Holiday Proposal Dos and Don'ts - Proposal Advice - Engagement Ideas

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Proposal Advice

Holiday Proposal Dos and Don’ts

How to sidestep 10 potentially embarrassing pitfalls.

Photo: Todd Rafalovich

At first glance, holidays seem tailor-made for marriage proposals. Families are gathered, the atmosphere is magical (who can resist twinkling lights and newly fallen snow?), and it’s big-ticket gift time. But the truth is, popping the question this time of year is a high-stakes move. If all goes well, viola -- another happy holiday memory. Not so well? (Gulp) Let’s just say it’ll be harder to forget. Want to improve your odds? Read on.

Do: Make sure you’re really ready to propose. Are you asking her because she’s the love of your life? Pass. That's a great reason to get engaged. Just couldn’t think of anything else to give her for Christmas? Fail. Buy her an iPod and keep moving.

Don’t: Sip so much ’nog to quiet your nerves that the proposal comes out, “Hey (hiccup)…d’ya wanna get married?” Be sure to curb your festive drinking so the moment you pop the question is remembered as a special one. Don’t forget: The story of how you propose will be retold for years to come!

Don’t: Do it first-thing. The proposal should be the high point of the holiday. Christmas? Let the ring be the last gift she opens. Hanukkah? Give it on the eighth night. Imagine: It’s morning, she just said yes, and now she’s got to act psyched about opening the mock-a-socks from Grandma? Uh-uh. Mock-a-socks first, diamonds second.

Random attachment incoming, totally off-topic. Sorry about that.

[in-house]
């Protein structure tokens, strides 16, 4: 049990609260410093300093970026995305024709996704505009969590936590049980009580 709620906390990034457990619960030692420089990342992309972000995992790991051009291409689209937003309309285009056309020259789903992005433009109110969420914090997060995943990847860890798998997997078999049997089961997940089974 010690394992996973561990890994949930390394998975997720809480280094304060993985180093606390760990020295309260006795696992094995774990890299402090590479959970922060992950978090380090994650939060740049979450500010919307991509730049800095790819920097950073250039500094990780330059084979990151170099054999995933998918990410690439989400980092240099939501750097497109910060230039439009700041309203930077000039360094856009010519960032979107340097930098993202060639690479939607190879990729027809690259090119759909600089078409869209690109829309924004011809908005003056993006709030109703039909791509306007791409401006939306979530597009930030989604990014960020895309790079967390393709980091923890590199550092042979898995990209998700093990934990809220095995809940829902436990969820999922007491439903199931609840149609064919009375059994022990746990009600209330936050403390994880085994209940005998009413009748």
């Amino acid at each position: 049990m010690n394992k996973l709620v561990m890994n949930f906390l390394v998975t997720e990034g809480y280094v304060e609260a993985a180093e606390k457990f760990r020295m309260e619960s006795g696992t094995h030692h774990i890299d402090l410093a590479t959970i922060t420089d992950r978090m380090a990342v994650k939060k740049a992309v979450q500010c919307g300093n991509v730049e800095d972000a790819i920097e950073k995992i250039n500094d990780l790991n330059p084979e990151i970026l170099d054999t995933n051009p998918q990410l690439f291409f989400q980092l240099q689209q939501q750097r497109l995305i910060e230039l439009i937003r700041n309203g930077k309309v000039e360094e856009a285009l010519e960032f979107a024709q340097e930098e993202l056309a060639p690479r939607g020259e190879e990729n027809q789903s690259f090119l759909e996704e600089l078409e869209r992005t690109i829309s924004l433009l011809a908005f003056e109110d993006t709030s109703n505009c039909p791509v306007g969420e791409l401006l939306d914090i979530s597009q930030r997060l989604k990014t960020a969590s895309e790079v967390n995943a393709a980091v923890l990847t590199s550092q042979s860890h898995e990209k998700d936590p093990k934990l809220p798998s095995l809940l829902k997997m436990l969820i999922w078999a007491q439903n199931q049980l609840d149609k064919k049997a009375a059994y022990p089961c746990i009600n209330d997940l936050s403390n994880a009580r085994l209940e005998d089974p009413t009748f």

Do: Consider giving her parents a heads up if you think they can take it. While asking for her hand in advance is a charming move, if you think they’ll drop hints, project weird, nervous energy (think: pacing or Cheshire Cat grins), or otherwise distract from the traditional festivities, you might want to skip it.

Do: Remember to be yourself. Resist the urge to channel her favorite rom-com star by reciting someone else’s lines, unless being openly laughed at by the woman you love is your goal (we thought not). Remember, this moment is about you -- you and the person you hope to marry. So be yourself.

Do: Consider how private she is. Is your (hopefully) soon-to-be fiancee an extrovert who tweets the most intimate details of your relationship (and just about everything else!) to her 3,000 followers? Or does she put the “P” in private? Former? By all means, go forward with your plan involving The Rockettes. Latter? Maybe breakfast in bed (with a side of bling) is more her speed.

Don’t: Steal someone else’s thunder. If her mom hands her dad the keys to a brand-new car or her brother comes home on surprise leave from Afghanistan, sit back and let them have their moment. Don’t barrel on through as planned. Wait until the squeals have long died down and everyone has moved on before announcing that there might be one more thing to celebrate.

Do: Consider your audience: Dropping to one knee in front of her parents’ tree could get you great results (think: tears of joy and heartwarming toasts) or it could mean getting heckled by her druncle (you know, her perpetually drunken uncle). Do a little recon mission in advance to be sure it’s a proposal-friendly crowd.

Do: Leave a little room for spontaneity. Say you’ve got a rock-solid plan to propose on New Year’s Eve, but spot her tearing up during It’s a Wonderful Life. How about giving her the ring (along with that Kleenex she asked for) right now? Bottom line: Allow inspiration to strike.

Don’t: Go nuts planning a gigantic holiday production (read: multiple singing Santas). Here’s the deal: Asking someone to marry you is plenty special on its own. Sure, adding hyper-unique elements can be fun, but necessary? No. Keep it simple.

-- Hallie Goodman

See More: Engagements